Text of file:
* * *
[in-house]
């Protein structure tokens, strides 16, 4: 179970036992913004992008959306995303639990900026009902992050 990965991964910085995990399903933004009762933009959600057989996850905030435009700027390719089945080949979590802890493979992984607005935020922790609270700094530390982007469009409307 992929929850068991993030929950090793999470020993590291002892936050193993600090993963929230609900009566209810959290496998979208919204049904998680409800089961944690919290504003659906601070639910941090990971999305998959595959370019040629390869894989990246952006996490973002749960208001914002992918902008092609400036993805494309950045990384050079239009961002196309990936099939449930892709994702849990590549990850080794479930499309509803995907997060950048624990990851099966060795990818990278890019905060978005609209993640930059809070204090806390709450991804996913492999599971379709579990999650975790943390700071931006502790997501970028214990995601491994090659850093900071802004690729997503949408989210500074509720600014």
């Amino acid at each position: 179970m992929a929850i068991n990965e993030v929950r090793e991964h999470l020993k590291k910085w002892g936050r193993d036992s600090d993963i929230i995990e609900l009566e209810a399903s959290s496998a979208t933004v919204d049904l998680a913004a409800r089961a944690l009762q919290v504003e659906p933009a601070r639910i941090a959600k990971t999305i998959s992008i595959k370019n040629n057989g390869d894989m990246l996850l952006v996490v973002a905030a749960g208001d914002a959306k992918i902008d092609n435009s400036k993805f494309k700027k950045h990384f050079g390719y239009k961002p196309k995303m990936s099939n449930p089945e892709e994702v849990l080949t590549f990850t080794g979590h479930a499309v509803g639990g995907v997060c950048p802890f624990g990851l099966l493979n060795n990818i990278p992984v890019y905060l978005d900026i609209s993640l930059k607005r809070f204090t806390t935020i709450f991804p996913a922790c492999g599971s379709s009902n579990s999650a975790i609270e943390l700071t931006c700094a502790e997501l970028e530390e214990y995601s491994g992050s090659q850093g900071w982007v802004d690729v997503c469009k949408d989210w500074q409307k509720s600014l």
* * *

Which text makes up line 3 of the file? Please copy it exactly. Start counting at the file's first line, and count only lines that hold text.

């Amino acid at each position: 179970m992929a929850i068991n990965e993030v929950r090793e991964h999470l020993k590291k910085w002892g936050r193993d036992s600090d993963i929230i995990e609900l009566e209810a399903s959290s496998a979208t933004v919204d049904l998680a913004a409800r089961a944690l009762q919290v504003e659906p933009a601070r639910i941090a959600k990971t999305i998959s992008i595959k370019n040629n057989g390869d894989m990246l996850l952006v996490v973002a905030a749960g208001d914002a959306k992918i902008d092609n435009s400036k993805f494309k700027k950045h990384f050079g390719y239009k961002p196309k995303m990936s099939n449930p089945e892709e994702v849990l080949t590549f990850t080794g979590h479930a499309v509803g639990g995907v997060c950048p802890f624990g990851l099966l493979n060795n990818i990278p992984v890019y905060l978005d900026i609209s993640l930059k607005r809070f204090t806390t935020i709450f991804p996913a922790c492999g599971s379709s009902n579990s999650a975790i609270e943390l700071t931006c700094a502790e997501l970028e530390e214990y995601s491994g992050s090659q850093g900071w982007v802004d690729v997503c469009k949408d989210w500074q409307k509720s600014l």